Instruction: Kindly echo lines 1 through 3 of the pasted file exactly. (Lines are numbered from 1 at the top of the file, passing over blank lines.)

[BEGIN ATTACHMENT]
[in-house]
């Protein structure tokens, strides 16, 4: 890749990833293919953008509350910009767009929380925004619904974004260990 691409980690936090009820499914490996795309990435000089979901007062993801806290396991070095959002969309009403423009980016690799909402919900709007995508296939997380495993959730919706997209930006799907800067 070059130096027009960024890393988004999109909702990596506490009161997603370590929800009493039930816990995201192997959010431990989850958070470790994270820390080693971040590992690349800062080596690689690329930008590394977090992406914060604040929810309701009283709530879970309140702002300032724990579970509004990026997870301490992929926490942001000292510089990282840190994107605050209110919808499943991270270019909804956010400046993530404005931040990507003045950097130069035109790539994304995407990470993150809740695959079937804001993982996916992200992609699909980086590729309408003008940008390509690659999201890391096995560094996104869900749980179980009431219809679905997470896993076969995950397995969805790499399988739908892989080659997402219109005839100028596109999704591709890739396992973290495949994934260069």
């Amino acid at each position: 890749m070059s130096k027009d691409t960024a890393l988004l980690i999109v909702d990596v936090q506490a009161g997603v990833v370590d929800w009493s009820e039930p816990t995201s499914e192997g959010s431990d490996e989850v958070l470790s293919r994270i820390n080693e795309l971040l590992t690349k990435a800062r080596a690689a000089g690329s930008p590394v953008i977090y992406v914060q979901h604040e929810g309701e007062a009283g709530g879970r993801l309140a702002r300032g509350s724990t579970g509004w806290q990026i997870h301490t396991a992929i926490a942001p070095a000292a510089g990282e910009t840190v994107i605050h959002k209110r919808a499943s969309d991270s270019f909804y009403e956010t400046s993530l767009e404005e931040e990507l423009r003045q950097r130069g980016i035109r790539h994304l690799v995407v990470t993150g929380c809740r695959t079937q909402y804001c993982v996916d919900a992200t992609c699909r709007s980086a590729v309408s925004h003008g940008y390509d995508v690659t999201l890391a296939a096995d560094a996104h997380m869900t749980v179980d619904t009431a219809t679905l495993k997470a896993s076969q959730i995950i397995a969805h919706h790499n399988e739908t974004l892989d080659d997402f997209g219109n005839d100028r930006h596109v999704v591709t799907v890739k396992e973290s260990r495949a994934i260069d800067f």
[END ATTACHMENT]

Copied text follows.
[in-house]
């Protein structure tokens, strides 16, 4: 890749990833293919953008509350910009767009929380925004619904974004260990 691409980690936090009820499914490996795309990435000089979901007062993801806290396991070095959002969309009403423009980016690799909402919900709007995508296939997380495993959730919706997209930006799907800067 070059130096027009960024890393988004999109909702990596506490009161997603370590929800009493039930816990995201192997959010431990989850958070470790994270820390080693971040590992690349800062080596690689690329930008590394977090992406914060604040929810309701009283709530879970309140702002300032724990579970509004990026997870301490992929926490942001000292510089990282840190994107605050209110919808499943991270270019909804956010400046993530404005931040990507003045950097130069035109790539994304995407990470993150809740695959079937804001993982996916992200992609699909980086590729309408003008940008390509690659999201890391096995560094996104869900749980179980009431219809679905997470896993076969995950397995969805790499399988739908892989080659997402219109005839100028596109999704591709890739396992973290495949994934260069």
């Amino acid at each position: 890749m070059s130096k027009d691409t960024a890393l988004l980690i999109v909702d990596v936090q506490a009161g997603v990833v370590d929800w009493s009820e039930p816990t995201s499914e192997g959010s431990d490996e989850v958070l470790s293919r994270i820390n080693e795309l971040l590992t690349k990435a800062r080596a690689a000089g690329s930008p590394v953008i977090y992406v914060q979901h604040e929810g309701e007062a009283g709530g879970r993801l309140a702002r300032g509350s724990t579970g509004w806290q990026i997870h301490t396991a992929i926490a942001p070095a000292a510089g990282e910009t840190v994107i605050h959002k209110r919808a499943s969309d991270s270019f909804y009403e956010t400046s993530l767009e404005e931040e990507l423009r003045q950097r130069g980016i035109r790539h994304l690799v995407v990470t993150g929380c809740r695959t079937q909402y804001c993982v996916d919900a992200t992609c699909r709007s980086a590729v309408s925004h003008g940008y390509d995508v690659t999201l890391a296939a096995d560094a996104h997380m869900t749980v179980d619904t009431a219809t679905l495993k997470a896993s076969q959730i995950i397995a969805h919706h790499n399988e739908t974004l892989d080659d997402f997209g219109n005839d100028r930006h596109v999704v591709t799907v890739k396992e973290s260990r495949a994934i260069d800067f």